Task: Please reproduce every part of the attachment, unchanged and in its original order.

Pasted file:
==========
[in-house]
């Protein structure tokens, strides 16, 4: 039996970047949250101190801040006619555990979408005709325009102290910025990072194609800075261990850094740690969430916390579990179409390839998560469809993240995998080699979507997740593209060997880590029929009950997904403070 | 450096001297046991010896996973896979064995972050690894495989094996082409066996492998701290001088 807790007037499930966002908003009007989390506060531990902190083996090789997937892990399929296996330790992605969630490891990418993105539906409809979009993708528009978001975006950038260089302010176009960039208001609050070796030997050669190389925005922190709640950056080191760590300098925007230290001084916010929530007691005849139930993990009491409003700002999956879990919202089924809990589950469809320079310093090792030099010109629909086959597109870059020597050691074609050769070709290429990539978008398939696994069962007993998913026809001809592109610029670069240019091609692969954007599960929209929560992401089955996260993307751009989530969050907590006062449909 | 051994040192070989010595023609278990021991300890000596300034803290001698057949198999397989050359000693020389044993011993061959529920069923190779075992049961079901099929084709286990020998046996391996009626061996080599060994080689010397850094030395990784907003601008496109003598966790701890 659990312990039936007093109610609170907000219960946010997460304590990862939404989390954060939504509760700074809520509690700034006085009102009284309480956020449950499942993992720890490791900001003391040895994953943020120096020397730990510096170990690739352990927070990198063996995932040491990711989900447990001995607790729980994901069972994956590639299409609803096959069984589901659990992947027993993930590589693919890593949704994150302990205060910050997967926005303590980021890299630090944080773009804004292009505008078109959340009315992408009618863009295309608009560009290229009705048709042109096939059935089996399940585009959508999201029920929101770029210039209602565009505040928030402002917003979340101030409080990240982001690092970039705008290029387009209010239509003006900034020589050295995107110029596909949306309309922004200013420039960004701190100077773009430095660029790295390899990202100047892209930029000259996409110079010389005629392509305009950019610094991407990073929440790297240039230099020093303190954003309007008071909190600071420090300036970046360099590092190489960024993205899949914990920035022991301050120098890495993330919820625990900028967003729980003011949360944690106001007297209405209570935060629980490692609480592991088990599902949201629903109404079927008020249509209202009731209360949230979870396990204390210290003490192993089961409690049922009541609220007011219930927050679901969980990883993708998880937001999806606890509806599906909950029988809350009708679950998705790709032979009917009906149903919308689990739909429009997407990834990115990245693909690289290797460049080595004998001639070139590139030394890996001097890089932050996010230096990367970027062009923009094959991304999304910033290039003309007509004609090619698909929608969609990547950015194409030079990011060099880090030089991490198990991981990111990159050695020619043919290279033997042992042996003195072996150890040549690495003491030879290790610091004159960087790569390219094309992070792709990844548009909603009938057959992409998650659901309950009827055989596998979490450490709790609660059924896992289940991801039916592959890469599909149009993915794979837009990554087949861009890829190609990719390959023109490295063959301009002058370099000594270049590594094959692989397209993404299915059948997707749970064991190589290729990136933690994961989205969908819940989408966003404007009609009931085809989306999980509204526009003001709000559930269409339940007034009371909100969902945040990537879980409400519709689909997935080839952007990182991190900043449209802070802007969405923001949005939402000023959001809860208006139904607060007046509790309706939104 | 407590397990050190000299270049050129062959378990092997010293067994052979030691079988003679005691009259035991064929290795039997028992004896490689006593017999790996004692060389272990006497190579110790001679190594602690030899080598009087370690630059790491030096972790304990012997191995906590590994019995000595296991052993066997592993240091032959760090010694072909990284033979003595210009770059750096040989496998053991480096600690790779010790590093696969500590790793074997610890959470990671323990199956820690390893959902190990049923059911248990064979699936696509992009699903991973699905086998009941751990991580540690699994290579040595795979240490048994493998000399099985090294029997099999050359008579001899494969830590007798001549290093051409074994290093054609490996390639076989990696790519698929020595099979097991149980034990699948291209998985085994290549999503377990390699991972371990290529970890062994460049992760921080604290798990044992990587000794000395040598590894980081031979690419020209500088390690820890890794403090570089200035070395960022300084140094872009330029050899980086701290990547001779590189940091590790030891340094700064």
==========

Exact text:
[in-house]
């Protein structure tokens, strides 16, 4: 039996970047949250101190801040006619555990979408005709325009102290910025990072194609800075261990850094740690969430916390579990179409390839998560469809993240995998080699979507997740593209060997880590029929009950997904403070 | 450096001297046991010896996973896979064995972050690894495989094996082409066996492998701290001088 807790007037499930966002908003009007989390506060531990902190083996090789997937892990399929296996330790992605969630490891990418993105539906409809979009993708528009978001975006950038260089302010176009960039208001609050070796030997050669190389925005922190709640950056080191760590300098925007230290001084916010929530007691005849139930993990009491409003700002999956879990919202089924809990589950469809320079310093090792030099010109629909086959597109870059020597050691074609050769070709290429990539978008398939696994069962007993998913026809001809592109610029670069240019091609692969954007599960929209929560992401089955996260993307751009989530969050907590006062449909 | 051994040192070989010595023609278990021991300890000596300034803290001698057949198999397989050359000693020389044993011993061959529920069923190779075992049961079901099929084709286990020998046996391996009626061996080599060994080689010397850094030395990784907003601008496109003598966790701890 659990312990039936007093109610609170907000219960946010997460304590990862939404989390954060939504509760700074809520509690700034006085009102009284309480956020449950499942993992720890490791900001003391040895994953943020120096020397730990510096170990690739352990927070990198063996995932040491990711989900447990001995607790729980994901069972994956590639299409609803096959069984589901659990992947027993993930590589693919890593949704994150302990205060910050997967926005303590980021890299630090944080773009804004292009505008078109959340009315992408009618863009295309608009560009290229009705048709042109096939059935089996399940585009959508999201029920929101770029210039209602565009505040928030402002917003979340101030409080990240982001690092970039705008290029387009209010239509003006900034020589050295995107110029596909949306309309922004200013420039960004701190100077773009430095660029790295390899990202100047892209930029000259996409110079010389005629392509305009950019610094991407990073929440790297240039230099020093303190954003309007008071909190600071420090300036970046360099590092190489960024993205899949914990920035022991301050120098890495993330919820625990900028967003729980003011949360944690106001007297209405209570935060629980490692609480592991088990599902949201629903109404079927008020249509209202009731209360949230979870396990204390210290003490192993089961409690049922009541609220007011219930927050679901969980990883993708998880937001999806606890509806599906909950029988809350009708679950998705790709032979009917009906149903919308689990739909429009997407990834990115990245693909690289290797460049080595004998001639070139590139030394890996001097890089932050996010230096990367970027062009923009094959991304999304910033290039003309007509004609090619698909929608969609990547950015194409030079990011060099880090030089991490198990991981990111990159050695020619043919290279033997042992042996003195072996150890040549690495003491030879290790610091004159960087790569390219094309992070792709990844548009909603009938057959992409998650659901309950009827055989596998979490450490709790609660059924896992289940991801039916592959890469599909149009993915794979837009990554087949861009890829190609990719390959023109490295063959301009002058370099000594270049590594094959692989397209993404299915059948997707749970064991190589290729990136933690994961989205969908819940989408966003404007009609009931085809989306999980509204526009003001709000559930269409339940007034009371909100969902945040990537879980409400519709689909997935080839952007990182991190900043449209802070802007969405923001949005939402000023959001809860208006139904607060007046509790309706939104 | 407590397990050190000299270049050129062959378990092997010293067994052979030691079988003679005691009259035991064929290795039997028992004896490689006593017999790996004692060389272990006497190579110790001679190594602690030899080598009087370690630059790491030096972790304990012997191995906590590994019995000595296991052993066997592993240091032959760090010694072909990284033979003595210009770059750096040989496998053991480096600690790779010790590093696969500590790793074997610890959470990671323990199956820690390893959902190990049923059911248990064979699936696509992009699903991973699905086998009941751990991580540690699994290579040595795979240490048994493998000399099985090294029997099999050359008579001899494969830590007798001549290093051409074994290093054609490996390639076989990696790519698929020595099979097991149980034990699948291209998985085994290549999503377990390699991972371990290529970890062994460049992760921080604290798990044992990587000794000395040598590894980081031979690419020209500088390690820890890794403090570089200035070395960022300084140094872009330029050899980086701290990547001779590189940091590790030891340094700064």